Faster Composting Than Piling

It takes more time to compost heaps of waste if you simply pile them up. With a compost tumbler, you get the right amount of heat and moisture to decompose those wastes.

While it will normally take months to create compost, with a compost tumbler, this can be done in weeks. In some cases, three to four weeks will do.

Temporary Storage For Your Greens

When this tumbler isn’t used for composting, you can store unripe fruits, leaves, and vegetables. It’s a good option for homesteading since it won’t take up a lot of storage space.

It can sit in the balcony as well as tight corners around your home. The fact that it is manually operated means you won’t need a strenuous maintenance procedure.

Sources: Way fair

Cons Of Using A Compost Tumbler

Compost tumblers aren’t trouble-free. In as much as they save you time and energy, there are a few drawbacks to using this machine, and we’ve mentioned a few of them below.

Expensive And Hard To Maintain

While manual composting will take a lot of time and effort, they will empty your wallet. A compost tumbler is twice as expensive as a compost bin.

Of course, the price tag depends on the type of tumbler you go for. Keep in mind the size and build material.

Larger compact tumblers tend to be more expensive than smaller one because they have large cubic space for holding more volume.

Large Ones Are Hard To Turn

Many websites are quick to mention how easy a compost tumbler is to turn. However, you should know that this depends on the amount of compost you have in the tumbler.

Heavier devices filled to the brim are hard to turn. In a case where the barrel is made from cheap materials, the rolling rod might crank up.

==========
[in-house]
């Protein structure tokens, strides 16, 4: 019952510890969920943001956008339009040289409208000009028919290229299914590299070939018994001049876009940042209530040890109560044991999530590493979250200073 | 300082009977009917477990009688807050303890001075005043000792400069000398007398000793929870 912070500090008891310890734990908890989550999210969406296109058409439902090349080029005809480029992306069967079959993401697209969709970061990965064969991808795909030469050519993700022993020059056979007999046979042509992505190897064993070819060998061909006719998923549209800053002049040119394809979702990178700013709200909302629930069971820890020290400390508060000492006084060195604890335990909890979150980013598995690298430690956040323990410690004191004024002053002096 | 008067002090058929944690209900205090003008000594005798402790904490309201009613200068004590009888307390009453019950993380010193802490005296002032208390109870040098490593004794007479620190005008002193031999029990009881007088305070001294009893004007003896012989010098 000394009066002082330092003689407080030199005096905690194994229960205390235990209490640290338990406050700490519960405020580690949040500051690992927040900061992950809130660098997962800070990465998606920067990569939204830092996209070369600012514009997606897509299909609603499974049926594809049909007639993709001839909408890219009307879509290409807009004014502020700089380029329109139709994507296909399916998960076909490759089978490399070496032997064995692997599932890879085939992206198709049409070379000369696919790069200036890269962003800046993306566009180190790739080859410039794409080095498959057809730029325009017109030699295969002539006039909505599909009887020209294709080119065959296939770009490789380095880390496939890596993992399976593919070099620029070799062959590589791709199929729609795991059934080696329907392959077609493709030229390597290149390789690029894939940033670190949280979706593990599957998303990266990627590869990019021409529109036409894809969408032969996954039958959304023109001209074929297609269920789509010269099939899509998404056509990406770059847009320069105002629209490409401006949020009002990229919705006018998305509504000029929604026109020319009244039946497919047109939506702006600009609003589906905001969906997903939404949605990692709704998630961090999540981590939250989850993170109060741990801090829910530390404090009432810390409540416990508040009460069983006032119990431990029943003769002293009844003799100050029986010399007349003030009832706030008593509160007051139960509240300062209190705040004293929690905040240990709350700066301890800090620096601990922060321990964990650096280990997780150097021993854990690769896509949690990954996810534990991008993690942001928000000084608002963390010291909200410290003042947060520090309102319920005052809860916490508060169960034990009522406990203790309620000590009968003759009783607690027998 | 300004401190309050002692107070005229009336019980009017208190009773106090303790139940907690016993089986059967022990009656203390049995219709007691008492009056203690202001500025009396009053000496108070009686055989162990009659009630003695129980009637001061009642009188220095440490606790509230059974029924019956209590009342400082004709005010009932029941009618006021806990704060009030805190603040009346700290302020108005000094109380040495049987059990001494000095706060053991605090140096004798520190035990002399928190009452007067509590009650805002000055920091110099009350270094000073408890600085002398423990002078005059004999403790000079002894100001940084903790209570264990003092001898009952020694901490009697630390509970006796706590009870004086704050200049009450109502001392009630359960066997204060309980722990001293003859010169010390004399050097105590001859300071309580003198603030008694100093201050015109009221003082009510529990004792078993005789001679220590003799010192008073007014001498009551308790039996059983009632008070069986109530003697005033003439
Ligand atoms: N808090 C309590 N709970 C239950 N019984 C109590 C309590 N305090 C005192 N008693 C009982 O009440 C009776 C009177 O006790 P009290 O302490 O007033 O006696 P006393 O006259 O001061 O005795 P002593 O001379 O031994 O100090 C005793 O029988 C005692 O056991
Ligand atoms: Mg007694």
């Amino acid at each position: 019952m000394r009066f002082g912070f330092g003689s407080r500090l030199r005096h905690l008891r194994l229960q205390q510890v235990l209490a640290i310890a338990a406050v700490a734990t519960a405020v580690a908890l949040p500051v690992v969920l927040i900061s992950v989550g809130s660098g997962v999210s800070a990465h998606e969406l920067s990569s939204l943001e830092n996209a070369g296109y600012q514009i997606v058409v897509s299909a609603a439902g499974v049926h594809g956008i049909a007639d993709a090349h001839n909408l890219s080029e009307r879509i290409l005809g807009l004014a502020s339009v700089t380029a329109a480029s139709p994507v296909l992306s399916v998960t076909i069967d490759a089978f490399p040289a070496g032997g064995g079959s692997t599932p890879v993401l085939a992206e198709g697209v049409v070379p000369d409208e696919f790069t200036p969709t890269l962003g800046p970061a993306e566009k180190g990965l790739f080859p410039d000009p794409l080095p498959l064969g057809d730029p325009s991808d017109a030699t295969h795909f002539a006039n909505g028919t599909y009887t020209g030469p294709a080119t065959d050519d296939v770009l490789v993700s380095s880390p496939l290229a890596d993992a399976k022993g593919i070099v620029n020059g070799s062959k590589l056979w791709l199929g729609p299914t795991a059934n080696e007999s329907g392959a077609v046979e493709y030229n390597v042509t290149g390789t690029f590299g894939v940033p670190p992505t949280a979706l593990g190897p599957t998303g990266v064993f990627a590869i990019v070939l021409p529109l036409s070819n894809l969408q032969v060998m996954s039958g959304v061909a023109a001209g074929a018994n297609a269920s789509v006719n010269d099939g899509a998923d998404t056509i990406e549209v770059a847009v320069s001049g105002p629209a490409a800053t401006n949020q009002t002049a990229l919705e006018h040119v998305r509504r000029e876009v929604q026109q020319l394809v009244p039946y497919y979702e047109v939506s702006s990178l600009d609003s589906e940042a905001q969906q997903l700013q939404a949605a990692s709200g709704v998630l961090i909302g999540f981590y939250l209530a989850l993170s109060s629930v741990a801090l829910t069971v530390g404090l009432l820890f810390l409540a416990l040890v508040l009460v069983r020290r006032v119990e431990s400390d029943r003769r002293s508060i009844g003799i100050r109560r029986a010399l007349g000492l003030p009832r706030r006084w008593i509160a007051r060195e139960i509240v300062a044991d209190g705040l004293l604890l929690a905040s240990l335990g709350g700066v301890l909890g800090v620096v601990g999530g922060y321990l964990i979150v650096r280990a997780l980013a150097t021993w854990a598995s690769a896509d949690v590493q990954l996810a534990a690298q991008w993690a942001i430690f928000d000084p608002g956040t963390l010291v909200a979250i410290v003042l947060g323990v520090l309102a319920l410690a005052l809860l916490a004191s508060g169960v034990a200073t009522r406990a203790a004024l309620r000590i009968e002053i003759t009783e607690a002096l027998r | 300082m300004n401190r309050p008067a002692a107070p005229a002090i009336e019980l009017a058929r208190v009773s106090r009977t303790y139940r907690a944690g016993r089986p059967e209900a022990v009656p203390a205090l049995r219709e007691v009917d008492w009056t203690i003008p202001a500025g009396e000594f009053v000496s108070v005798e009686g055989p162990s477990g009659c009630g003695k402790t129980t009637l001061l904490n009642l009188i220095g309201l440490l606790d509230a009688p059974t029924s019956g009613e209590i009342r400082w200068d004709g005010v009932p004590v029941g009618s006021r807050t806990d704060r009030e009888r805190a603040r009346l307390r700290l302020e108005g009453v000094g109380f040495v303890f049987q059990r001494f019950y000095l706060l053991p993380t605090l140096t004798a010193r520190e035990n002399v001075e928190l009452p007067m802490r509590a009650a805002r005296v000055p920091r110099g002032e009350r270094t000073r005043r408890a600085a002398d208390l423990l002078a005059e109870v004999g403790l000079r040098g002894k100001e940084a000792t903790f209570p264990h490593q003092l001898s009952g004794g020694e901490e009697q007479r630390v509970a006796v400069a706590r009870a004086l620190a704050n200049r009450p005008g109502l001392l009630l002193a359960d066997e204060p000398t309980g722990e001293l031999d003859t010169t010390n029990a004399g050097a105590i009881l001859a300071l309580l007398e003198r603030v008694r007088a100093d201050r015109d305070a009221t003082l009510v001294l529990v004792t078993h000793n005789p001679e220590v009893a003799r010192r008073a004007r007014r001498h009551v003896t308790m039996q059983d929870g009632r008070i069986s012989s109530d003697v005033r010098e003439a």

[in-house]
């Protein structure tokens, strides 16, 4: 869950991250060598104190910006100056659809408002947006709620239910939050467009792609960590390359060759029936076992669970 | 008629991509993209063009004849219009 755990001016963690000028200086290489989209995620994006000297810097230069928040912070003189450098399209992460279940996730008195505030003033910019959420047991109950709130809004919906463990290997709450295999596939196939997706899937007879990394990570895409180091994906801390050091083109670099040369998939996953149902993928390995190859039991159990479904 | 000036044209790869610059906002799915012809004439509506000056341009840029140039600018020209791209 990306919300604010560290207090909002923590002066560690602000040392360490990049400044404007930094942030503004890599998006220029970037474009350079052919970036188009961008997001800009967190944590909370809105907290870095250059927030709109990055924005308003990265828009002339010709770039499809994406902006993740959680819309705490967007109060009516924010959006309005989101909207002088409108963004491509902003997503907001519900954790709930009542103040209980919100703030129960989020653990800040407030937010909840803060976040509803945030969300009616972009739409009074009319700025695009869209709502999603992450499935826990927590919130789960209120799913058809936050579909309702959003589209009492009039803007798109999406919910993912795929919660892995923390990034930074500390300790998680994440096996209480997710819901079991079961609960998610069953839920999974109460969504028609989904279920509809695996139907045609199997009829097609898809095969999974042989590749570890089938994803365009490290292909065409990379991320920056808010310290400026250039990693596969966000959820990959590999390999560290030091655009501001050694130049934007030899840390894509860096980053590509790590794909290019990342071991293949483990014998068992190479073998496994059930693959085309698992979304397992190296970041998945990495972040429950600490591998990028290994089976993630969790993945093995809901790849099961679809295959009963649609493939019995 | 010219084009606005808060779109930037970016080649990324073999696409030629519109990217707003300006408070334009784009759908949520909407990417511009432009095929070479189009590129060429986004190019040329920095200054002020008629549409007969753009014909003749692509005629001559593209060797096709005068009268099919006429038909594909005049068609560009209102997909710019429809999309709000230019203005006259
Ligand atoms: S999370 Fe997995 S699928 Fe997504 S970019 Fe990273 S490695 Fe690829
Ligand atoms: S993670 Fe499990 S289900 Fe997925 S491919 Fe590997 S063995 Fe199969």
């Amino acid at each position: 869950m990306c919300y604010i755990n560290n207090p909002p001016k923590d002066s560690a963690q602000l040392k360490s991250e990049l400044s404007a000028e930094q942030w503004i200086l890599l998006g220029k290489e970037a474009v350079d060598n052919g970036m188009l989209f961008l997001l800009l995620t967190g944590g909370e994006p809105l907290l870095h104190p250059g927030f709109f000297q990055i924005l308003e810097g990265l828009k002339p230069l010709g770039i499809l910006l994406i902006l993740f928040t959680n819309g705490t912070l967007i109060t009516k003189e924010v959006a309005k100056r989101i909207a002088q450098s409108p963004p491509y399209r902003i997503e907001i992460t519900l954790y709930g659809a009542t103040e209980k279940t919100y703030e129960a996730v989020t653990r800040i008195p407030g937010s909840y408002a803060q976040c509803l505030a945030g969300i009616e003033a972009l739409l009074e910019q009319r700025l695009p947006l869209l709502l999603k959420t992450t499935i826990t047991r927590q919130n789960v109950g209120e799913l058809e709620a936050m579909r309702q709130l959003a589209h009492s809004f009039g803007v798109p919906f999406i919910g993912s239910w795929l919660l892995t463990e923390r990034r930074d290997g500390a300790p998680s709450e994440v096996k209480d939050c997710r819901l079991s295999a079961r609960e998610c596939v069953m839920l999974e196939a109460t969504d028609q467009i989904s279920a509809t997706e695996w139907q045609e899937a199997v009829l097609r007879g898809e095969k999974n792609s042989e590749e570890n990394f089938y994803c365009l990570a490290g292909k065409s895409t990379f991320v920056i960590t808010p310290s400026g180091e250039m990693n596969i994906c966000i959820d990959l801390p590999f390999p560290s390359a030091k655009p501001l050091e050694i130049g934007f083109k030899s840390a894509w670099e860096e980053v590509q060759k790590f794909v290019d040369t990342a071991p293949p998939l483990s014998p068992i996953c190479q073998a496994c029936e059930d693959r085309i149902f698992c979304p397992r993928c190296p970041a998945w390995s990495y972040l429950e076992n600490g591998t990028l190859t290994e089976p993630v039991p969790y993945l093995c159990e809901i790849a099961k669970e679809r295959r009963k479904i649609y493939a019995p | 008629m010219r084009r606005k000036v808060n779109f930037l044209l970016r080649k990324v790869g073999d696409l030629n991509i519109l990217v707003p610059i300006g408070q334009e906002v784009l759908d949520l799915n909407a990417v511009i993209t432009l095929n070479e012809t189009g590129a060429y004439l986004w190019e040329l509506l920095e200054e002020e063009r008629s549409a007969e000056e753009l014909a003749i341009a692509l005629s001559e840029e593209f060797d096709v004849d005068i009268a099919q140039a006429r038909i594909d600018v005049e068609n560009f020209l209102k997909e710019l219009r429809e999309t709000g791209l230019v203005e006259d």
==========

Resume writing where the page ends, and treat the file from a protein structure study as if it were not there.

Hence you want to consider how much compost your strength can support.

Composts Made With Tumblers Aren’t Rich

There’s a significant difference between composting manually and using a tumbler. The former balances the right type of moisture in addition to trapping a few microbes, such as worms.

With a tumbler, you can add worms, but once the temperature in the tumbler heats up, they will die. So all the nutrients worms add to compost in the field are missing here.

And the result? The compost lacks nutrients.

However, if you want to learn how to supercharge your compost making process by adding worms, this video will be your guide:



What can go into a compost tumbler?

You can only decompose organic foods because this is what microorganisms will feed on. The list includes leaf scrapes, lawn clipping, garden waste, etc.

Where should your compost tumbler be kept?

In an open space, especially where it will be exposed to sun and air. The ideal place should be your garden, backyard, or balcony.


Compost tumblers have the upper hand over compost likes or bin.

They produce a larger amount of compost in less time.

Also, it will require minimal effort, but compost piles trap more nutrients due to worms’ activities.